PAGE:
Tattoos affect skin sensitivity

This really is a useless swig of information for most people, I suppose. A psychologist in Colorado, Todd Allen, has determined that tattooed areas of skin are less sensitive than non-tattooed areas of skin.

University of Northern Colorado psychologist Todd Allen tested 21 undergraduates who had gotten tattoos within the last couple years, most commonly on their lower back for females and upper arm for males, and found tattooed areas were less sensitive than matching non-tattooed areas.

Allen tested sensitivity with an aesthesiometer-a sort of caliper with two plastic points. The points were gradually moved closer together on the skin until the person could only feel one point of pressure instead of two. Tattooed individuals felt this point sooner on their tattoo than on the same part of the corresponding non-tattooed body part.

By the way, these tattoos on the lower back are called tramp stamps, and if I ruled the world, all hawt chicks would be required to get them just to please me and my love of the freaky chicks. Just to add some additional useless knowledge to the post.

[tags]Tattooed skin less sensitive, Tramp stamps rawk[/tags]

Coolest pinball machine evar!!1!

I’m a gamer. I’m pretty sure everyone who knows me realizes that. My frequent gaming related posts here should give some clue, I suppose. As a gamer, I’ve seen all kinds of gaming things I’ve wanted – consoles, PC upgrades, arcade machines, and more. Nothing I can recall, though, has ever appealed to the gamer geeky gadget gotta-get guy like this LCD-playboard based UltraPin pinball machine the Retro-things folks saw at Pinball Expo in Chicago.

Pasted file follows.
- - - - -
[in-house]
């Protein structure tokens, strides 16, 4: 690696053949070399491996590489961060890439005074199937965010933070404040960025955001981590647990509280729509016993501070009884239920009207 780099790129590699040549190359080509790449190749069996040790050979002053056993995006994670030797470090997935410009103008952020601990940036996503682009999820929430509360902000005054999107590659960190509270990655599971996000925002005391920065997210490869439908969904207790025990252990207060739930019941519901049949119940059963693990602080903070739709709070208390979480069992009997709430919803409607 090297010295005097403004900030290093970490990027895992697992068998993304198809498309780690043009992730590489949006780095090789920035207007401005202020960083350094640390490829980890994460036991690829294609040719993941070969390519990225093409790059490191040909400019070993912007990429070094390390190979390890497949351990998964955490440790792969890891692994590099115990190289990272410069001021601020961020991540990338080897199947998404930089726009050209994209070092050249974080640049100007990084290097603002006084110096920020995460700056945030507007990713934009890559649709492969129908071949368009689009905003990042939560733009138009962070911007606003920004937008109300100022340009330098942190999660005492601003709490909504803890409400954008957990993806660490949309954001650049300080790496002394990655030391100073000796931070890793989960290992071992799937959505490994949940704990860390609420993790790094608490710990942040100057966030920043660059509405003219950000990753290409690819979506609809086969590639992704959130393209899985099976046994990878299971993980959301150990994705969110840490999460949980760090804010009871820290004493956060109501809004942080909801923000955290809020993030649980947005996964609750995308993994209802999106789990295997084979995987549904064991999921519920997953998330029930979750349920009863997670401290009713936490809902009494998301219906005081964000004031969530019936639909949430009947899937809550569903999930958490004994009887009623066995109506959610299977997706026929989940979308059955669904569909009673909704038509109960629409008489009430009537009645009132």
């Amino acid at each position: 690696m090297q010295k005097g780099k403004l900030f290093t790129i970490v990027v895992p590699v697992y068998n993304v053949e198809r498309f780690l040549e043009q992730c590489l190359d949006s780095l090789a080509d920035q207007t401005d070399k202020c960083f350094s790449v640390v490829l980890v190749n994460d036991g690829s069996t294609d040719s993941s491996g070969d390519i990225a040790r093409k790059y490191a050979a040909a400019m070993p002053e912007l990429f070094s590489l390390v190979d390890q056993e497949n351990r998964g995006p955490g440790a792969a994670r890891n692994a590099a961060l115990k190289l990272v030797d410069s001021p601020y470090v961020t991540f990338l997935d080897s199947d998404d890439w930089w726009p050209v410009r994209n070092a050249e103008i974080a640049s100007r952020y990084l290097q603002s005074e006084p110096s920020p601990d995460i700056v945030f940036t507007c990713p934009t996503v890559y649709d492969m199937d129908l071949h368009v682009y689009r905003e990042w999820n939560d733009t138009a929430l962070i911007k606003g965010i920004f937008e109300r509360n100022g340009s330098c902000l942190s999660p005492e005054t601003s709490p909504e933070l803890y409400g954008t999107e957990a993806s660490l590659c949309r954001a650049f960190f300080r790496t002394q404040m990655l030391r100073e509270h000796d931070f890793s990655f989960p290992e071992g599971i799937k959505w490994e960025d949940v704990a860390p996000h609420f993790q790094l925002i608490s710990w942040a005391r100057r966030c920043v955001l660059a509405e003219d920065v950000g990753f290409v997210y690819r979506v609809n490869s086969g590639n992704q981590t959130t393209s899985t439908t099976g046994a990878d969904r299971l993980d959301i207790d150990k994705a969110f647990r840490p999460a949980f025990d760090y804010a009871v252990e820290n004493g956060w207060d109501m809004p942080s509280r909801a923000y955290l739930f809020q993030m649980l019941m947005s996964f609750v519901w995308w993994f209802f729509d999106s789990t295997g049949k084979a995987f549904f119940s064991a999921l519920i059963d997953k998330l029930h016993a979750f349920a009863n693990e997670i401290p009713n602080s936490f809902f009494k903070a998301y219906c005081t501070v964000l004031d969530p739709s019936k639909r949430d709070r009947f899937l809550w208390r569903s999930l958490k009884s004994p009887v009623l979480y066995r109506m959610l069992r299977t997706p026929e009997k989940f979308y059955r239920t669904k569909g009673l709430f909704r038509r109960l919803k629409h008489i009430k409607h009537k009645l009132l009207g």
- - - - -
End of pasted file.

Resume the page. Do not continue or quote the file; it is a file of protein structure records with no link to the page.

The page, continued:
ultrapin.jpg

One interesting development at the show is UltraPin by Global VR. From a distance, this 250 lb machine resembles a machine from the past. When you get closer, you realize that the play field is actually a 32-inch 16:9 flat monitor, and the traditional dot matrix scoring screen on the back glass has been augmented by a second monitor. To keep the experience as real as possible, UltraPin features a force feedback system that allows you to bump (and tilt) the machine in a quest for a high-score.

The machine actually comes with 6 emulated classic tables, with additional table 6-packs for post-sales add-ons. Naturally, it comes with a real downside (as darn near every ultra-cool thing in the world does) – this puppy costs $6500. That, and apparently the pinball graphic does not reflect the surrounding virtual table.

[tags]Pinball hardware with emulated tables, Multiple pinball tables in a single machine, Virtual pinball getting better[/tags]